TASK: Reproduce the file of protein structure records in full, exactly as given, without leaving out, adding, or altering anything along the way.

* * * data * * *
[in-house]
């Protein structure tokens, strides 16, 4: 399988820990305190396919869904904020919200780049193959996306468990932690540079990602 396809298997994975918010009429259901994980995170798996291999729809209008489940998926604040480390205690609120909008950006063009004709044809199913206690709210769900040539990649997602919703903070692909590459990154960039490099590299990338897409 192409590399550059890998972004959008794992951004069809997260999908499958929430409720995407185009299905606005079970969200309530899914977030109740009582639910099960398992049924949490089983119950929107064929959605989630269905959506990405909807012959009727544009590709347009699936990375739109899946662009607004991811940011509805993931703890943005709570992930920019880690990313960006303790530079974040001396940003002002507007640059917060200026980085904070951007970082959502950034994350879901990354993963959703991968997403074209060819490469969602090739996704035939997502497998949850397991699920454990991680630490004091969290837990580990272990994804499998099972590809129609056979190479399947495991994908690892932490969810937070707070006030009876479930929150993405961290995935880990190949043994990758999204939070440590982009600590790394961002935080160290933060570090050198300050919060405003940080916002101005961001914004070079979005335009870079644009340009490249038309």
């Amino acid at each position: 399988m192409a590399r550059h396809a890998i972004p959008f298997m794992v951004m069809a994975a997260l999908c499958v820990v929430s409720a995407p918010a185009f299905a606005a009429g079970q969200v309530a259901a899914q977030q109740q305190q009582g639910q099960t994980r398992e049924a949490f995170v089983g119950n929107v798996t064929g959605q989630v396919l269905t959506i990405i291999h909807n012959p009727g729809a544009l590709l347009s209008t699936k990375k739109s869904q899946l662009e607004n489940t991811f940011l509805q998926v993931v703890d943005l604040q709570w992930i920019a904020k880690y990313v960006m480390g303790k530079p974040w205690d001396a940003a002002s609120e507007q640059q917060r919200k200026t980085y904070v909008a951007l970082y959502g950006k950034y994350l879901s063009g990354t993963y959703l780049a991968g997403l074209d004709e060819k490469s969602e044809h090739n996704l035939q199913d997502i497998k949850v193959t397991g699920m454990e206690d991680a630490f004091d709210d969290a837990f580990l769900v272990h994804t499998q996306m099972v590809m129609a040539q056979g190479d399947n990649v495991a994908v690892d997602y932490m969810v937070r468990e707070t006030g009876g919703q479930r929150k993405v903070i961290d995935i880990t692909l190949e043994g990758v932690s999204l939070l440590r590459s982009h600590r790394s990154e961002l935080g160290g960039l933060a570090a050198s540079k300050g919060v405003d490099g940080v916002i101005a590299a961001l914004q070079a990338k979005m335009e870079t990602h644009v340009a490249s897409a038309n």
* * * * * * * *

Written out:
[in-house]
């Protein structure tokens, strides 16, 4: 399988820990305190396919869904904020919200780049193959996306468990932690540079990602 396809298997994975918010009429259901994980995170798996291999729809209008489940998926604040480390205690609120909008950006063009004709044809199913206690709210769900040539990649997602919703903070692909590459990154960039490099590299990338897409 192409590399550059890998972004959008794992951004069809997260999908499958929430409720995407185009299905606005079970969200309530899914977030109740009582639910099960398992049924949490089983119950929107064929959605989630269905959506990405909807012959009727544009590709347009699936990375739109899946662009607004991811940011509805993931703890943005709570992930920019880690990313960006303790530079974040001396940003002002507007640059917060200026980085904070951007970082959502950034994350879901990354993963959703991968997403074209060819490469969602090739996704035939997502497998949850397991699920454990991680630490004091969290837990580990272990994804499998099972590809129609056979190479399947495991994908690892932490969810937070707070006030009876479930929150993405961290995935880990190949043994990758999204939070440590982009600590790394961002935080160290933060570090050198300050919060405003940080916002101005961001914004070079979005335009870079644009340009490249038309």
């Amino acid at each position: 399988m192409a590399r550059h396809a890998i972004p959008f298997m794992v951004m069809a994975a997260l999908c499958v820990v929430s409720a995407p918010a185009f299905a606005a009429g079970q969200v309530a259901a899914q977030q109740q305190q009582g639910q099960t994980r398992e049924a949490f995170v089983g119950n929107v798996t064929g959605q989630v396919l269905t959506i990405i291999h909807n012959p009727g729809a544009l590709l347009s209008t699936k990375k739109s869904q899946l662009e607004n489940t991811f940011l509805q998926v993931v703890d943005l604040q709570w992930i920019a904020k880690y990313v960006m480390g303790k530079p974040w205690d001396a940003a002002s609120e507007q640059q917060r919200k200026t980085y904070v909008a951007l970082y959502g950006k950034y994350l879901s063009g990354t993963y959703l780049a991968g997403l074209d004709e060819k490469s969602e044809h090739n996704l035939q199913d997502i497998k949850v193959t397991g699920m454990e206690d991680a630490f004091d709210d969290a837990f580990l769900v272990h994804t499998q996306m099972v590809m129609a040539q056979g190479d399947n990649v495991a994908v690892d997602y932490m969810v937070r468990e707070t006030g009876g919703q479930r929150k993405v903070i961290d995935i880990t692909l190949e043994g990758v932690s999204l939070l440590r590459s982009h600590r790394s990154e961002l935080g160290g960039l933060a570090a050198s540079k300050g919060v405003d490099g940080v916002i101005a590299a961001l914004q070079a990338k979005m335009e870079t990602h644009v340009a490249s897409a038309n």